‘Running for Cover’

Jaffrey physician, runner, to receive Melanoma Foundation of New England’s ‘Keeper of Hope’ award

A Jaffrey man and his 35 running teammates will be given the “Keeper of Hope” award by the Melanoma Foundation of New England at the Shades of Hope Gala in Boston on Nov. 22.

Ross Ramey is part of the charity team “Running for Cover,” a group of 36 runners from New England and around the country who ran the 2013 Boston Marathon to raise money and awareness for melanoma.

Ramey, 60, is a physician at Monadnock Community Hospital, where he has been caring for in-patients since 1999. Ramey has also been a runner all his life. “I’ve always been interested in running the Boston Marathon,” he said over the phone Wednesday. “It’s the holy grail of running.”

But because of the difficulty in qualifying for the race, Ramey decided to sign up with a charity team. After considering his options, Ramey applied to run with the New England Melanoma Foundation group, Running for Cover. In his hospitalist role, Ramey has cared for in- and out- patients battling all types of cancer, including melanoma, and his brother and son have also dealt with skin cancer. “It sounded like an appropriate charity for me to run for,” Ramey said.

Ramey made the Melanoma Foundation team and prepared to run the Boston Marathon for the first time in 2013. Though Ramey had never covered the famous course, he had helped out for the previous five years at the finish line with his wife, who has volunteered for the past ten years. “I was always feeling I was giving back to the running community,” Ramey said.

When Ramey had his own chance to run, the thing he looked forward to most, like any runner, was the finish, where his wife and other finish-line volunteer friends would be. “It was pretty exciting for me,” Ramey said. “We had planned a reunion at the finish line.”

Ramey was a little less than a mile away from the Boylston Street finish when the two bombs went off. The Ledger-Transcript reported the story of Ramey and his wife, Lisa — who had been giving out Gatorade a little past the finish line — being in Boston during the Boston Marathon bombings in April. Both husband and wife were not injured, but Ramey, like many others, never got to finish the race. None of Ramey’s teammates were hurt, though one team member’s son was injured at the finish line. Ramey said the boy is now doing “reasonably well.”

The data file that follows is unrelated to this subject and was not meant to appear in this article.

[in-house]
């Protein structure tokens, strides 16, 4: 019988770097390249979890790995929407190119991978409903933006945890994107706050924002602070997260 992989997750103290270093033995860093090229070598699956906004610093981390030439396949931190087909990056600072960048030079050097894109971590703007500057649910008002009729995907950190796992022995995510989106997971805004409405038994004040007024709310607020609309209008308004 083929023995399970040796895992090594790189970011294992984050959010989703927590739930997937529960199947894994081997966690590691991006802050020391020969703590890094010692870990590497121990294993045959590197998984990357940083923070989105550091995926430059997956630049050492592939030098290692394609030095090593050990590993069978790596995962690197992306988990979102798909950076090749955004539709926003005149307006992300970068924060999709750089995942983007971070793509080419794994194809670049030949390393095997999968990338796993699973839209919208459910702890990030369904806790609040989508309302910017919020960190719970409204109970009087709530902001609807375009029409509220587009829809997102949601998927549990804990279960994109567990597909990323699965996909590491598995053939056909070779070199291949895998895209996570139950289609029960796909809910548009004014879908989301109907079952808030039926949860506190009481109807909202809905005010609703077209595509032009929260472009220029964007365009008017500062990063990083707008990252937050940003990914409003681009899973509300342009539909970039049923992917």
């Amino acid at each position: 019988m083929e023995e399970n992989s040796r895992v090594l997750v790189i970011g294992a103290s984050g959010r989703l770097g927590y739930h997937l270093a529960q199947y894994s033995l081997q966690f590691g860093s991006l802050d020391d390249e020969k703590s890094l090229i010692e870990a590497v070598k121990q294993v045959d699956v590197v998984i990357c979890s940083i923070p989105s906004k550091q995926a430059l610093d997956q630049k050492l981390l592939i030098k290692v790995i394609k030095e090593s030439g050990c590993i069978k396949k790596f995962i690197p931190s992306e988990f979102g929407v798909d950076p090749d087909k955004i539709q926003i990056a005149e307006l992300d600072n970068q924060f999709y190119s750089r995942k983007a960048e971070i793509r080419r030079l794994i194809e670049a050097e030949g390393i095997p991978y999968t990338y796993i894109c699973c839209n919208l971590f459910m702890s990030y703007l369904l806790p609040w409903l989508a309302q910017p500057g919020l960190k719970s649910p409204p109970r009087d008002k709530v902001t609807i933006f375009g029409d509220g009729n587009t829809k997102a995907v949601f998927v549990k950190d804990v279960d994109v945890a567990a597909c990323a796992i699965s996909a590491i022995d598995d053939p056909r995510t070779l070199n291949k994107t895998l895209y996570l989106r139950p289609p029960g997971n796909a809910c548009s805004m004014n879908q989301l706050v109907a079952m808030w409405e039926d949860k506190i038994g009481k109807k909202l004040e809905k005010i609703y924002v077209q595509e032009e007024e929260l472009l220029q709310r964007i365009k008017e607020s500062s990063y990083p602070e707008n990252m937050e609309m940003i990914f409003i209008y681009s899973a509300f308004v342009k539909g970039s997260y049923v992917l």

Though Ramey still has his Boston Marathon dream to fulfill, he and his Running for Cover teammates were not stopped short in achieving their united goal of fighting melanoma, raising $220,000 in 2013. The team members also lent support and encouragement to one another by teleconference in the days after the bombing, and some of the group even laced up their sneakers and ran the Burlington Marathon a few weeks later. “We have great chemistry as a team,” Ramey said.

For these efforts, the Running for Cover team will be given the Melanoma Foundation of New England Suzanne Donahue Keeper of Hope award on Nov. 22. Ramey described himself as feeling humbled to be in the same category as past award-recipients. “I feel very honored,” he said. “We were doing what we wanted to do, raising money and awareness for melanoma for people we care for,” Ramey said.

The Running for Cover team is not only special for its accomplishments. The group of runners is headed up by marathon-legend Bill Rogers, who is the team’s honorary captain. Rogers is a veteran of the Boston Marathon, having competed in the race 17 times and winning four of those. “When you think of marathon runners, you think of him,” Ramey said. Ramey also called Rogers “very committed to the melanoma cause,” and he remarked on the relevance of the two men raising awareness for this cause. “He and I and others are poster children for people who are susceptible to getting melanoma: white, mail and over 50,” Ramey said.

Rogers was reached by phone Tuesday and spoke for a few moments about running, the Boston Marathon and melanoma. Rogers, who is 64 and lives in Foxboro, Mass., had a grandfather who died from melanoma, and also said his father was diagnosed with melanoma, but beat it. Rogers has been with Melanoma Foundation for the past six or seven years, doing press-related work, helping with events and, most recently, acting as honorary captain of the Running For Cover team. “The Melanoma Foundation gave me a chance to do something about this disease,” Rogers said.

Rogers was pleased about the team receiving the Keeper of Hope award, a honor Rogers said the team earned through a lot of collective work training, fundraising, and running the marathon. “It’s great to see this kind of effort rewarded,” he said. Rogers later added, “The whole team thing is great. It gives you a lot of strength with others there to help you.”

Both Rogers and Ramey will be running the Boston Marathon in 2014, Rogers with his family and friends, Ramey with Running For Cover once again. For Rogers, this will mean coming out of marathoning retirement and getting back into serious training, something that Rogers said won’t be easy, but worthwhile. “It will be a great day of celebration,” Rogers said. “A celebration of life — the opposite of cancer and death.”

For Ramey, running the marathon in April will mean finally crossing the finish line. “I just want to finish this year, and run down Boylston Street,” he said.

Elodie can be reached by phone at 924-7172 ext. 228, or by email at ereed@ledgertranscript.com. Elodie is also on Twitter @elodie_reed.

Legacy Comments0
There are no comments yet. Be the first!
Post a Comment

You must be registered to comment on stories. Click here to register.